After severe reductions in Kentucky Road Fund revenue for fiscal year 2009 and fiscal year 2010, the Consensus Forecasting Group (CFG), a bipartisan group of economists that monitors the state’s revenues and economy on behalf of the governor and General Assembly, predicts a slight upturn for fiscal years 2011 and 2012. However, the increase in revenue will not be adequate to undertake new projects, according to Tammy Branham, executive director of the Kentucky Transportation Cabinet (KYTC) Office of Budget and Fiscal Management. She recently made the comments to the Kentucky General Assembly’s Interim Joint Budget Review Subcommittee on Transportation.
The Cabinet’s cash flow model, “using all of the positives we know,” said Branham, will allow “no new projects.” CFG’s planning estimate for Kentucky’s Road Fund predicts revenue for fiscal year 2011 will be $1.222 billion – almost back to the fiscal year 2007 level. And, it will be $1.303 billion for fiscal year 2012. Actual revenue for fiscal year 2009 was $1.192 billion, down from the estimated $1.325 billion estimate at the time the fiscal year 2009-2010 budget was adopted. The CFG estimate in August 2009 for fiscal year 2010 was $1.141 billion, down from the original estimate of $1.405 billion.
The Kentucky State Construction Account has been a major casualty of declining revenue. State construction, budgeted at $161.4 million for fiscal year 2009, was later reduced to $100 million. For fiscal year 2010, in order to help meet a budget reduction, debt service totaling $106 million was postponed through restructuring and not issuing bonds. (Bonds are not sold until revenue is needed to pay for projects that will be funded with bonds.) State construction for fiscal year 2010 has been reduced to $94.6 million from the original $196.4 million.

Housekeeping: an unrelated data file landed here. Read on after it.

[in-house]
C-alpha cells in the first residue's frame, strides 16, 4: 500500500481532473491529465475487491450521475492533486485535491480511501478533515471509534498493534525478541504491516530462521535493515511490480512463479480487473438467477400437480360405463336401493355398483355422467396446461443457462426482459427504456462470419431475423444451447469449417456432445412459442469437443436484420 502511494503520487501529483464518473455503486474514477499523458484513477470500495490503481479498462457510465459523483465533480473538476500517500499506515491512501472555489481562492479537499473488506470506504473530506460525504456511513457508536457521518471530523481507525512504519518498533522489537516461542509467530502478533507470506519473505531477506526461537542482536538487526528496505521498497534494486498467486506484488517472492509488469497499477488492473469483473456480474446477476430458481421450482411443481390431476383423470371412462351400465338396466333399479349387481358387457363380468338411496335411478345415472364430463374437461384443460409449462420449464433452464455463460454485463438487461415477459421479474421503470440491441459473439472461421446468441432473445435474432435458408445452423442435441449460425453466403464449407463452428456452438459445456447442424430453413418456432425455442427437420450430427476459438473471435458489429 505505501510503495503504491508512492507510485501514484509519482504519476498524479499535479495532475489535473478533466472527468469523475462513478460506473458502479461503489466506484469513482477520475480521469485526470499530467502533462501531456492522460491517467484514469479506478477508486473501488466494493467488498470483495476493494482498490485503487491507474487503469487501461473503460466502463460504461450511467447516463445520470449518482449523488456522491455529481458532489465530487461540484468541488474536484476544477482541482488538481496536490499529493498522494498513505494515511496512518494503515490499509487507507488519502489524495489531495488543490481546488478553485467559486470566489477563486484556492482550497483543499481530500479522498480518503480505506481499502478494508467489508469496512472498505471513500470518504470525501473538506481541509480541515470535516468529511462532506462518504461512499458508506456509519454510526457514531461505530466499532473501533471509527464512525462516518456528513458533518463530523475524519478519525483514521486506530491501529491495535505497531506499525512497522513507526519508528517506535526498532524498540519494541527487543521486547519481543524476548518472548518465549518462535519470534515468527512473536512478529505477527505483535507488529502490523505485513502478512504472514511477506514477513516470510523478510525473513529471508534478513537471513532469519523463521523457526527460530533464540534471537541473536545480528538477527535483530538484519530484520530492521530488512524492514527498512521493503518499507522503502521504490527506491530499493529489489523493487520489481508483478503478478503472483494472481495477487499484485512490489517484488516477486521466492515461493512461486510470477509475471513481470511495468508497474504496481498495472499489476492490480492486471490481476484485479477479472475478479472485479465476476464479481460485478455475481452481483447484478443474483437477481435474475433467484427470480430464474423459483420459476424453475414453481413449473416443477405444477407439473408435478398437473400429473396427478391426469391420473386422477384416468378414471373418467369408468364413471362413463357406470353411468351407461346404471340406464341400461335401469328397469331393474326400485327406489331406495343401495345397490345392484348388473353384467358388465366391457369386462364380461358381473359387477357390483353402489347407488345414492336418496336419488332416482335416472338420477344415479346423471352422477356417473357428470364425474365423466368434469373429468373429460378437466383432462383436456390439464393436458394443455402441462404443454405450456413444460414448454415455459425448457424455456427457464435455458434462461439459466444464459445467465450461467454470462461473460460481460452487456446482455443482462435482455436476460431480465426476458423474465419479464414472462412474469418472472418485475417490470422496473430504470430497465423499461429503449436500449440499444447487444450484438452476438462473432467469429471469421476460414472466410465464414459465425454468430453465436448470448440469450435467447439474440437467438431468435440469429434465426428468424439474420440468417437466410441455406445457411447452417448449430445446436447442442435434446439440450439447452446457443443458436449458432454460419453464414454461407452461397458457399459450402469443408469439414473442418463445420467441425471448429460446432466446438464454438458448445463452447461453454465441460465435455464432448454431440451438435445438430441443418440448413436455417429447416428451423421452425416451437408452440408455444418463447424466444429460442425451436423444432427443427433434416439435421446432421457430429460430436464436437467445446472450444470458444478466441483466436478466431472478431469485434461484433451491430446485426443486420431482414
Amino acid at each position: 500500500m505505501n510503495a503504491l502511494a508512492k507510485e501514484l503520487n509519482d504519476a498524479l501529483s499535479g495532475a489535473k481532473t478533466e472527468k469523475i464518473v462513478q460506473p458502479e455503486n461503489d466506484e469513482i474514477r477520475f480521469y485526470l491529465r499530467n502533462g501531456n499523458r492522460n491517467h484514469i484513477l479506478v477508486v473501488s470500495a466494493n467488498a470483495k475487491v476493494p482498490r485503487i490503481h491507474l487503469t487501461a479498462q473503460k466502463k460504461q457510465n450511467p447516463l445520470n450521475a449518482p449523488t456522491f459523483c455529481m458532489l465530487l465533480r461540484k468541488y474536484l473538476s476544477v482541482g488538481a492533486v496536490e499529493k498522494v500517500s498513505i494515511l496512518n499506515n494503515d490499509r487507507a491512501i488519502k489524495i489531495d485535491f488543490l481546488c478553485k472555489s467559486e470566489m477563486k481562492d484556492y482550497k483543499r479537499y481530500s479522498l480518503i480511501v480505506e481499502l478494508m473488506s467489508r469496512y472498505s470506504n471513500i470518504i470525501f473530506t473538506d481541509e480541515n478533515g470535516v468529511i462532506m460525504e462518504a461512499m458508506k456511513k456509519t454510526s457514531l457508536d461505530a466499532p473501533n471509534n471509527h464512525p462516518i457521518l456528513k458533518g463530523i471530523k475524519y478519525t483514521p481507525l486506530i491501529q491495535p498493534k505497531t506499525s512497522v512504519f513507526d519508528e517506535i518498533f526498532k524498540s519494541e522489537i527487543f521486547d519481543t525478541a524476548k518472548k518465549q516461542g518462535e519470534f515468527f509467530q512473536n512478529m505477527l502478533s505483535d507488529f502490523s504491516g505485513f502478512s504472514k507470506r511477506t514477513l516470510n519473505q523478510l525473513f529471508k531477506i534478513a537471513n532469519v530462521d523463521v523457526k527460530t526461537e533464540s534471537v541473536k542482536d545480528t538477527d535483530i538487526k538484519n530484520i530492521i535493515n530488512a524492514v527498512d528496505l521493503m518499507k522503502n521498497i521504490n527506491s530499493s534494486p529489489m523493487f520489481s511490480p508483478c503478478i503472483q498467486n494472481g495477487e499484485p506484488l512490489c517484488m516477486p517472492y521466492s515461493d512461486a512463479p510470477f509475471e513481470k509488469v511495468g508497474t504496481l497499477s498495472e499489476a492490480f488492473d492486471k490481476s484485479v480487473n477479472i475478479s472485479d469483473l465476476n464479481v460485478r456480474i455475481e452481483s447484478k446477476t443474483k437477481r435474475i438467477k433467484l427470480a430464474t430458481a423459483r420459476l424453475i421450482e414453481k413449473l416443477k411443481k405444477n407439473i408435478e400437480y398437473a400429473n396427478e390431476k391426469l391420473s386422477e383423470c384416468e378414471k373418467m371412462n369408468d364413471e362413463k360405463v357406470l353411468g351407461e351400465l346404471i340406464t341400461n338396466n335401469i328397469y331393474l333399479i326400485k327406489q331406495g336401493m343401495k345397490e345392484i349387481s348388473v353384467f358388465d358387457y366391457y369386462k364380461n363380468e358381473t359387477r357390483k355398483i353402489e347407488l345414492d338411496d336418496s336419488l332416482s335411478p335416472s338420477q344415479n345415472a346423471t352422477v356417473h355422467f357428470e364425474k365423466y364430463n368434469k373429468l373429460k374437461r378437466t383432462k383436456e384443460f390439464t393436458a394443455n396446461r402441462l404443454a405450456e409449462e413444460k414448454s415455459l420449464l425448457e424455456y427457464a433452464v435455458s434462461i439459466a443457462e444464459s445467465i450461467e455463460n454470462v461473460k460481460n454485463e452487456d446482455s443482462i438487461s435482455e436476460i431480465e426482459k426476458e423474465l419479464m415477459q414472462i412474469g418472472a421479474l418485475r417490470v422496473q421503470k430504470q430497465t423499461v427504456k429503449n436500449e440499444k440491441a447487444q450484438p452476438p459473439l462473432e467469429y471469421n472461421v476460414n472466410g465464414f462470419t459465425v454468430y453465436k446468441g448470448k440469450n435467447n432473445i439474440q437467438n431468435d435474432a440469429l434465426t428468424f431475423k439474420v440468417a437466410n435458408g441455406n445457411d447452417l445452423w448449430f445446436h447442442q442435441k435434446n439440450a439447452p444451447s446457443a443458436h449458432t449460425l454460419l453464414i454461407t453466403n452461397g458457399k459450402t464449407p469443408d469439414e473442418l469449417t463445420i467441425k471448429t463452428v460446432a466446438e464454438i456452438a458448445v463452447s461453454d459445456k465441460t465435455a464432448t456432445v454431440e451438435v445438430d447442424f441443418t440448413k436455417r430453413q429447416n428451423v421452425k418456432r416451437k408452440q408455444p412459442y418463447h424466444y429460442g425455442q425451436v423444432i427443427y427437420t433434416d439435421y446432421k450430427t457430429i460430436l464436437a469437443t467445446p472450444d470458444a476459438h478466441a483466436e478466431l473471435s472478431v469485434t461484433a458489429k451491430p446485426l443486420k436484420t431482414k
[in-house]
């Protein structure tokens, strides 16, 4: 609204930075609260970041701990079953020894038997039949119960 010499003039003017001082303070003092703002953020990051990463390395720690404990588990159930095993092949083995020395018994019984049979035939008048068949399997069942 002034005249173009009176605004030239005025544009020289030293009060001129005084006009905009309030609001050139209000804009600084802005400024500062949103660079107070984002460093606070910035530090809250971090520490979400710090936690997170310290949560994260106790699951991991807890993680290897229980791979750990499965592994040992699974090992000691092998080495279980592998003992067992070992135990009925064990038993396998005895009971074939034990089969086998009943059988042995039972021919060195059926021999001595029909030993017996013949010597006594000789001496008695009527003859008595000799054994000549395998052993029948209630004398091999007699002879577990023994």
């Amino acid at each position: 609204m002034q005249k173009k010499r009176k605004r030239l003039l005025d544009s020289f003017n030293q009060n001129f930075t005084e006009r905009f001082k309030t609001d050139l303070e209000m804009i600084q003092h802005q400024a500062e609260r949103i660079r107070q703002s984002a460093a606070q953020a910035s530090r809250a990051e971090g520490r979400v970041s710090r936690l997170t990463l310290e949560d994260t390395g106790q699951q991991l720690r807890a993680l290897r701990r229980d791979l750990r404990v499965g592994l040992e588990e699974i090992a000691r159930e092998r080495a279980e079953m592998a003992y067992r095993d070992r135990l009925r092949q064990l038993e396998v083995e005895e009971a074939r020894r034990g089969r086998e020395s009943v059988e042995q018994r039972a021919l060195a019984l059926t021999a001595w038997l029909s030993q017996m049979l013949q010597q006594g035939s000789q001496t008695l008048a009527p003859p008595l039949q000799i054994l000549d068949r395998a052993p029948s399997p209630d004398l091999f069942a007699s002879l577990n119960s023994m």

Branham noted that the budget enacted in 2008 had authorized $60 million in revenue bonds for aviation projects with debt service to be paid from the Road Fund. She said $9 million in bonds had been sold to help fund the Bluegrass Field runway extension. The debt service on these bonds will be $1 million annually. In view of the Cabinet’s financial situation, she said the Cabinet has no intention of selling the $51 million authorized, which would cost the Road Fund $6.4 million annually in debt service.
Targeting major transportation projects that will have a significant impact throughout the state of Ohio and the Midwest, Ohio Governor Ted Strickland is submitting nine applications to the U.S. Department of Transportation for the ARRA Transportation Investment Generating Economic Recovery (TIGER) Discretionary Grant Program. ODOT’s TIGER project applications seek a total of $587,899,855 in ARRA funding.
The Illinois Road and Transportation Builders Association (IRTBA) reports that the economy in Illinois will remain shaky – especially in the private sector. However, the Illinois Jobs Now! program will provide a multiyear robust highway and bridge program. ARRA funding is being applied to paving and road maintenance work, but it does not include any large-scale infrastructure projects in Illinois. The delay in reauthorizing the federal Safe, Accountable, Flexible, Efficient Transportation Equity Act: A Legacy for Users (SAFETEA-LU) is preventing critical projects from moving forward, IRTBA reports. The delay is causing an interruption in the acquisition of equipment as well as difficulties for companies engaging in long-term planning.